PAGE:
*This post contains Amazon affiliate links that support this website, as well as a link to Ijeoma Olou‘s personal website/book purchase page, which supports her work. Please also consider purchasing books from your local, independent bookstore, and/or a black-owned bookstore.

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Easy and Affordable Rewards that Encourage More Reading

For many parents now working from home, or struggling with safe childcare options, or just dealing with the aftermath of kids who have already been stuck at home for months before summer even started, this time period likely presents many new challenges that most of us have never faced. Encouraging your child to keep reading can feel like one more daunting task on the never-ending to do list. We get it. We feel that way, too, sometimes. Honestly.

Some libraries are stepping up to the plate with fantastic virtual or socially distant summer reading programs. If you haven’t yet checked that out, please do so. My library has done incredible work moving their program online, and it has actually made my work-parenting balance easier this summer. Uninterrupted time to respond to emails while they happily read or do simple activities? Yes, please.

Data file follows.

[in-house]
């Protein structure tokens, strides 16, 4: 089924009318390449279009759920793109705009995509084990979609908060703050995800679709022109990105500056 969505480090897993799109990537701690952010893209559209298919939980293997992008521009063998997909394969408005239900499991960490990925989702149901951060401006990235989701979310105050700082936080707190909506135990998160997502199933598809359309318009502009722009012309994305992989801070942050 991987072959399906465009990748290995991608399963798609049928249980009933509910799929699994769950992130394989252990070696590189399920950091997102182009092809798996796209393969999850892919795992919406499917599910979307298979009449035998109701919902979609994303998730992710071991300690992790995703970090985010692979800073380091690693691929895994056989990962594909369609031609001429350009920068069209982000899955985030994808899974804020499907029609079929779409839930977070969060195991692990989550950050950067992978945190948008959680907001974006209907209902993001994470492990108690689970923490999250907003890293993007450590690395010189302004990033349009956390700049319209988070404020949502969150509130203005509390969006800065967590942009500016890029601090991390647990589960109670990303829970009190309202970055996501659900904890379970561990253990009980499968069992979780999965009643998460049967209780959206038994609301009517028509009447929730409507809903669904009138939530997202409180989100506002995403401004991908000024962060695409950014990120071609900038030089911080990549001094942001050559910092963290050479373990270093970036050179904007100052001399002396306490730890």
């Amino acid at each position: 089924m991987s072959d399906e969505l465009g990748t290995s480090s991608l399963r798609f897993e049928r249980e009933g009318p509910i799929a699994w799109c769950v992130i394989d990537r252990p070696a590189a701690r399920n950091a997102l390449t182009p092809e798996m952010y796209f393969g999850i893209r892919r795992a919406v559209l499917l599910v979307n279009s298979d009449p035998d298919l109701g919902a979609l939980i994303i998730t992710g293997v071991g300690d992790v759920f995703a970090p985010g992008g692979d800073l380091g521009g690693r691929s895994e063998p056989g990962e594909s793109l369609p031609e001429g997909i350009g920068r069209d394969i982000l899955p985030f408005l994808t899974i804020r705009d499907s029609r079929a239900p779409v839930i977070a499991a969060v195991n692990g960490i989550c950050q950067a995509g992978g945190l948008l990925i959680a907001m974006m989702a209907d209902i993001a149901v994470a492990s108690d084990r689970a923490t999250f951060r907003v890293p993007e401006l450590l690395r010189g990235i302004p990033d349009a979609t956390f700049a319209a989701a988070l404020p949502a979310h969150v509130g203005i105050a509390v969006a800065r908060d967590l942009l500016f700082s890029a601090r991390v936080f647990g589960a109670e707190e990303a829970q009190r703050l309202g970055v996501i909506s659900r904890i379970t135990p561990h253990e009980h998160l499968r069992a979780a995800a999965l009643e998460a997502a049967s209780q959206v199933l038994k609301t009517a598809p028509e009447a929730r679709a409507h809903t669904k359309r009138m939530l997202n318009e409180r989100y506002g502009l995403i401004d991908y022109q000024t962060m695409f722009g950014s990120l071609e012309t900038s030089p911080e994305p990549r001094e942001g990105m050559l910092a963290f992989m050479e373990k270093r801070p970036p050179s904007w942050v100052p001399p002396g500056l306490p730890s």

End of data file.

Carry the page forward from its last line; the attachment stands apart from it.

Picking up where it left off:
But if your library has not, or it is structured in a way that doesn’t work for your family, there are still simple rewards you can offer your child to keep them reading this summer (and into the fall and winter!)

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Where to Access Free Books for Kids During Covid-19

Depending on where you live, you and your family are likely well over a month into quarantine. Even the most prepared parent or caregiver is probably running low on new, fun books to read. Libraries and schools across the country are closed, most bookstores are closed (although many are offering curbside pickup or delivery, so do try to support them if you are financially able), and even Amazon deliveries are delayed understandably in order to focus on essential shipping needs. 

With many families facing very tight and sometimes dire financial circumstances right now, creative ways to get free books into the hands of children have never been more needed. 

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With schools (and everything else) closed and lots (and lots and lots) of extra time at home, a golden opportunity has been presented to us parents and caregivers. We have time to read. So do our children. Research has shown us that students are far more likely to read independently and successfully if given time and choice. That’s pretty much all we have right now, right?

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Books and Series To Read When Children Need An Escape

I had just finished reading Erin Entrada Kelly’s beautifully written book Lalani of the Distant Sea when I got a text from my sister about an assignment her fifth grader had just completed: